Several quotes I’ve read in the past day have focused my attention to the importance of Women and Infant Children (WIC) in truly nourishing health throughout an individual’s lifetime. They are simple quotes. But they are potent.
“The family, not suprisingly, exerts the most influence over an individual’s health; it is the first social group to which an individual belongs, and it is usually the group to which he or she belongs for the longest period of life.”
Preferences or likings for certain tastes and foods appear to develop quite early in humans. Not surprisingly, parents and their children tend to have similar food preferences.
(Boyle, Holben 2010)
I think about how profound these statement are, how they really aren’t surprising, and how I absolutely identify with them in my own life.
Basically the only deviation I’ve made in my life, diet-wise, was dependent on education I received out of the home. Becoming a vegetarian was a decision that my parents encouraged, but did not stimulate. But most everything else – the value of consistent mealtimes shared with other people, the importance of growing one’s own sustenance and preparing it with a partner, the incorporation of vegetables (dark green, sometimes sour – i.e. brusselsprouts – ones), meats (wild, lean ones) and grains (whole ones) at most every meal – was determined by 18 years of reinforcement by what I now deem a healthy food culture. Even my late-night dining, and the pension for sweets seems to owe its existence to my parental units.
And it wasn’t like when I stepped out of my home one day (to live in the college dormitories) and went on one monstrous binge for new foods. I was sort of repulsed by a few of the foods prepared in the University of Montana cafeteria. Luckily they offset the majority of their purchases by promoting a rich spread of vegan, freshly sourced ingredients . . . everything a young kid from my home was used to (with the exception of wild game meat).
But these points really highlight my interest in working with mothers new to the game. As a future farmer, I hope to target this population, participate in any programs they do (like WIC, which, in Montana alone supports 19,279 mothers), and support any commitments they are willing to make on behalf of future life-forms in their bellies. Because it’s the glorious ideas of pregnant women that have the power to translate, once children are born, into a household that has many of the values I find important, and into dorm rooms and eventually into new households. For the first time, it seems, I truly grip the connection between mothers and nourishment.
A little background data suggests that many mothers are already taking advantage of the WIC program and using it to connect with possibly the healthiest food around. Nationwide, 2.3 million participate in the farmers market sub-program, and are recipients of vouchers that can be appropriated to producers in their communities. I wonder if this population (or many more) would be more interested in a program that supported more of a routine. It seems like the CSA (community supported agriculture) model is ripe for experimentation. This direct farm to consumer system, which allows consumers to pay a one-time fee (another benefit to the federal government is this inherent simplicity) at the beginning of the season and to pick up a weekly basket of seasonal vegetables (~$25 of produce per week).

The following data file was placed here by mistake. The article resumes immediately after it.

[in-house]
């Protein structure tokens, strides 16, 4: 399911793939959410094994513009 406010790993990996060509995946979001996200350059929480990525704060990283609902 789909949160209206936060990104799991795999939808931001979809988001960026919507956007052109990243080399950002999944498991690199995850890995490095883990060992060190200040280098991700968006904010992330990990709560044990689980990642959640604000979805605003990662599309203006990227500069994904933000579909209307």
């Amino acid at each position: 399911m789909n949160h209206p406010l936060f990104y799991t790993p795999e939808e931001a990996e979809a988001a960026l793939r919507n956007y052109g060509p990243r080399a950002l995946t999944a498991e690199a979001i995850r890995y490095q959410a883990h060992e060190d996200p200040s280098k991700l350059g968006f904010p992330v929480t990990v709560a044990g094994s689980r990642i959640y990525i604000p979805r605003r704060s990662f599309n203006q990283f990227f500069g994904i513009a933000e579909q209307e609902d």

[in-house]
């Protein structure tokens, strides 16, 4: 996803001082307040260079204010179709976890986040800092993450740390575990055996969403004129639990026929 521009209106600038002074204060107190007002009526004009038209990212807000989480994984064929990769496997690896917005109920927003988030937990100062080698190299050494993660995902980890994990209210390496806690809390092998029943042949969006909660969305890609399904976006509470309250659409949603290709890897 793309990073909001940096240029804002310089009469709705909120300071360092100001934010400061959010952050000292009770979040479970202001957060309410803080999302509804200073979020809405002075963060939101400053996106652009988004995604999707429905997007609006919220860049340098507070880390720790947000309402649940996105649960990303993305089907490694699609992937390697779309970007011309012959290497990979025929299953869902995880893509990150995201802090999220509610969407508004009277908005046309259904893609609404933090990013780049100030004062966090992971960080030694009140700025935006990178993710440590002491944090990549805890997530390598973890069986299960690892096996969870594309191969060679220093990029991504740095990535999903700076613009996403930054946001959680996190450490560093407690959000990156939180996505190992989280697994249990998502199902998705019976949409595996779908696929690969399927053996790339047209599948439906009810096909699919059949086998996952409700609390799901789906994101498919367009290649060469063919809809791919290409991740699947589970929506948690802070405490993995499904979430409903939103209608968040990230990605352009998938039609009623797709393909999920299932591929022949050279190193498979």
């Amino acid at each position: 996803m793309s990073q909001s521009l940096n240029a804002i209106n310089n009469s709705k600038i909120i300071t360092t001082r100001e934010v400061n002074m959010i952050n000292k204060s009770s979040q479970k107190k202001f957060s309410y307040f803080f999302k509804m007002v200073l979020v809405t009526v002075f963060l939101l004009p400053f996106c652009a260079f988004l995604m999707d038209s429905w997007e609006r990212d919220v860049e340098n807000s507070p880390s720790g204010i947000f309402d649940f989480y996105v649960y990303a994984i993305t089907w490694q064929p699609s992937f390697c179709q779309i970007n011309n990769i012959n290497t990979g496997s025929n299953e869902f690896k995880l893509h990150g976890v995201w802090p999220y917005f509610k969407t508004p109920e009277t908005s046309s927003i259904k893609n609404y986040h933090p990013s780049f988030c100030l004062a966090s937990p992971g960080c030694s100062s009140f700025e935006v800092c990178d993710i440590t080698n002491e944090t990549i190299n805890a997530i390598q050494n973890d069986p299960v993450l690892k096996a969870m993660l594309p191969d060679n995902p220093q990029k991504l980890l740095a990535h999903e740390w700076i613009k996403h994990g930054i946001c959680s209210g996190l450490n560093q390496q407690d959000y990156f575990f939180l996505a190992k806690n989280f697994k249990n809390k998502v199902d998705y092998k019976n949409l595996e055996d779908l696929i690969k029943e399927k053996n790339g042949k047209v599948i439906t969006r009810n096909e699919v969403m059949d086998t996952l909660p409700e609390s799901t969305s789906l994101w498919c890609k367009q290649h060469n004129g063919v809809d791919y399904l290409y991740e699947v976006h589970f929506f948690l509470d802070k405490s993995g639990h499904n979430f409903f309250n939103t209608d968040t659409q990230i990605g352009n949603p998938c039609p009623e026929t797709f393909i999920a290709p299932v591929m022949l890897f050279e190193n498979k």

There is information (statistical and qualitative) that can be gleaned from past research that focuses on this target population. But it relates specifically to the WIC farmers market benefits. I would collect data from WIC participants that helps develop a picture of the challenges farmers and consumers must overcome when dealing through a CSA market. What support rings in a CSA member’s ears the most, or would be the most effective use of our time. Farmers spend so much time growing, washing, and delivering produce. It’s important that we understand what types of support we can provide, and which type(s) are the most useful to low-income mothers? Is it culinary support (recipes, workshops, etc.)? Would more direct delivery assist mothers in using their time to cook instead of pickup the food? Would special involvement in crop planning OR openness to requests (in terms of what vegetables are grown) produce deeper results?
I would collect this information using focus groups to allow mothers to rally together, bounce ideas off of, and empower, each other towards a goal that I could record, and eventually, hopefully fulfill. I might also assess a much larger sample size through a survey.
I do not believe data exists on this subject, specifically, although I would submit that the reasons more people are not involved in CSAs are many-fold. The reasons may include the following:
1) They may not know about them.
2) Their close circle of friends and family may not be able to relate any experiences about CSAs, because they are themselves, not members.
3) They may have trouble breaking the supermarket food sourcing pattern – a pattern they observed as children.
4) They may find food preparation challenging for many reasons.